Political intrigue in Baghdad as crisis escalates

Islamic State faces down Kurdish fighters and targets country’s dams

Sat, Aug 9, 2014, 01:00

Marching north

Those deficiencies were apparent in fighting in recent days, as the Islamic State captured several towns over the weekend and continued its march north.

Atheel al-Nujaifi, the governor of Nineveh province, whose capital is Mosul, said in a telephone interview after fleeing that the Islamic State secured the dam after what he called an “organised retreat” of the peshmerga. In a statement issued on a social media account believed to belong to the Islamic State, the group claimed it had captured the dam and vowed to continue its offensive northward as it consolidates control and continues to realise its goal of establishing an Islamic caliphate that bridges the borders of Syria and Iraq.

“Our Islamic State forces are still fighting in all directions and we will not step down until the project of the caliphate is established, with the will of God,” the statement read. The dam, which sits on the Tigris river and is about 30 miles (48km) northwest of Mosul, provides electricity to Mosul and controls the water supply for a large amount of territory.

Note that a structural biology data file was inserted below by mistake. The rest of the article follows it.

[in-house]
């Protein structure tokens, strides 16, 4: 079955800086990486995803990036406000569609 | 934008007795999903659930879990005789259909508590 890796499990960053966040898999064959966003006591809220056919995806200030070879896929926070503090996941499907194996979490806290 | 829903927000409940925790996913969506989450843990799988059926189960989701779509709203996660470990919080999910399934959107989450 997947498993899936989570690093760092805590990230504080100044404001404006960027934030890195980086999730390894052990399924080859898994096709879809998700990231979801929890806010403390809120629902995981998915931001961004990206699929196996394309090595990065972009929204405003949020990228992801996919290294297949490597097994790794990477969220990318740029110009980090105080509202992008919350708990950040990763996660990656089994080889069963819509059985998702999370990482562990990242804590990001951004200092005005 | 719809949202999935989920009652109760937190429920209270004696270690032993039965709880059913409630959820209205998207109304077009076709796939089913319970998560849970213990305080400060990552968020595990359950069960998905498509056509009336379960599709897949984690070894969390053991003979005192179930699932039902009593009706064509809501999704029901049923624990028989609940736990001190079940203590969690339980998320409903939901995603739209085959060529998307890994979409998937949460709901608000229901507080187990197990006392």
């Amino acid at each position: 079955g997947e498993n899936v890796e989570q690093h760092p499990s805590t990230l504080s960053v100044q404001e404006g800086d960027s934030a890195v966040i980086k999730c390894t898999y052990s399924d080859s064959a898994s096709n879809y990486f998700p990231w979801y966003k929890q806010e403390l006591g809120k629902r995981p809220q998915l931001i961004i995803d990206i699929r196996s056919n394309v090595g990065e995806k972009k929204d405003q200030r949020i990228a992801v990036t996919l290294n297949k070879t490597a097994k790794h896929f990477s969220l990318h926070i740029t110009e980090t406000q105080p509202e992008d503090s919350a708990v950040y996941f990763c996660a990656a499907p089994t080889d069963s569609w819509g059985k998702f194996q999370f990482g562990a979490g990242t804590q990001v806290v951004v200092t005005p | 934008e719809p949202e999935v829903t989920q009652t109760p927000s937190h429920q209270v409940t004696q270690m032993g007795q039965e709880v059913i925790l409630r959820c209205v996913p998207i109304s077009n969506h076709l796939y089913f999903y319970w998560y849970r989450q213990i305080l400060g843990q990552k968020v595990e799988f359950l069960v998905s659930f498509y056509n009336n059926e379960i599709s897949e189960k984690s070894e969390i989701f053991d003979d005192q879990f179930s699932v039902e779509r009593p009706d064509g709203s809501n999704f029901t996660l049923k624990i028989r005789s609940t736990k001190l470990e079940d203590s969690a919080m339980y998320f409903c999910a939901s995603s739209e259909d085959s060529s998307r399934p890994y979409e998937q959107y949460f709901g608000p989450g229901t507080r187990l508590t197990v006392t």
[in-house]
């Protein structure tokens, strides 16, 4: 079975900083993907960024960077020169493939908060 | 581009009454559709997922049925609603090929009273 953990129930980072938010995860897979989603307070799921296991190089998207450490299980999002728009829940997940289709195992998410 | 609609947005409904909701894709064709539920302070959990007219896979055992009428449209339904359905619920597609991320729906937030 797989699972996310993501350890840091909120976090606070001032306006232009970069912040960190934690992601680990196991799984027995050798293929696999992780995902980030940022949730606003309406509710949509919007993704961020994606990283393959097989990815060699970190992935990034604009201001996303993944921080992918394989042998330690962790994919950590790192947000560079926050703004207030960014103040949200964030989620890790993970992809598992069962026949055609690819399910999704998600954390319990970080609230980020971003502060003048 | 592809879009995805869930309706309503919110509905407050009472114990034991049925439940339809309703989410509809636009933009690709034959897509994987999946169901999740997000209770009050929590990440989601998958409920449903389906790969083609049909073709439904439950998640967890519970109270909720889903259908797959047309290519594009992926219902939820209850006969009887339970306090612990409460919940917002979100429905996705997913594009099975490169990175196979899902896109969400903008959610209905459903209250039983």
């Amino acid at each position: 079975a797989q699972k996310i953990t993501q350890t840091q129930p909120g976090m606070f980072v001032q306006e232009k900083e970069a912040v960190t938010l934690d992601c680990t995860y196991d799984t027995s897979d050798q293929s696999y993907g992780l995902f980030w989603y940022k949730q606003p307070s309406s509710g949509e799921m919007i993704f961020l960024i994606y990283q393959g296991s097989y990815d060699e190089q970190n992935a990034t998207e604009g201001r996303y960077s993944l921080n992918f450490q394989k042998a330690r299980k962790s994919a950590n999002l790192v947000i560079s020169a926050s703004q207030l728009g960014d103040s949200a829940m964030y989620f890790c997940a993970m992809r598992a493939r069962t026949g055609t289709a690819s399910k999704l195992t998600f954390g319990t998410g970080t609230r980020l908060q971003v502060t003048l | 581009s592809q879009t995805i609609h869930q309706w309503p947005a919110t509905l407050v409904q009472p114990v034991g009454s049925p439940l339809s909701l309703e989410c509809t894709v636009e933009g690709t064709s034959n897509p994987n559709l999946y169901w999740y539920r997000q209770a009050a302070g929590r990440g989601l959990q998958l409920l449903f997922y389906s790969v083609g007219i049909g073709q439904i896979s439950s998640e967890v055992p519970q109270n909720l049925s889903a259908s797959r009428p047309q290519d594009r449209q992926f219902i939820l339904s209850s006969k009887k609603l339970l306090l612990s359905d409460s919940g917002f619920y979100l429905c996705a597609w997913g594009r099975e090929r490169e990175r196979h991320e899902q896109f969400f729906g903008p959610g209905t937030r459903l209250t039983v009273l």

A report published in 2007 by the US government, which had been involved with work on the dam and spent nearly $30 million (€22 million) on repairs, warned that should it fail, a 65ft wave of water would be unleashed in northern Iraq.

Stuart W Bowen Jr, the former special inspector general for Iraq reconstruction, who oversaw the 2007 report on the dam, said the Islamic State could use the dam as a weapon of war, but that it could also use it as a means of finance, by extorting money in exchange for water or electricity.

Submerged homes

The Islamic State has already used Iraq’s water supply as a weapon. Earlier this year it seized control of the Fallujah dam, in Anbar province, and flooded a vast area that sent thousands of refugees fleeing, submerged hundreds of homes and several schools and interrupted the water supply to southern Iraq.

Ammar Jassim, a 35-year-old resident of Fallujah, fled the city earlier this year not because of the fighting but because of the flooding. “We lost everything,” he said. “It was a water invasion.”

If the Mosul dam were to be damaged, “it would be like a tsunami coming down the Tigris,” said Azzam Alwash, a prominent environmentalist and engineer and the founder of Nature Iraq, a non-profit group.

The Islamic State is also battling for control of the Haditha dam, Iraq’s second-largest, which is also in Anbar province. As of Thursday, it was still under the control of the Iraqi security forces and allied tribal fighters. – (New York Times service)

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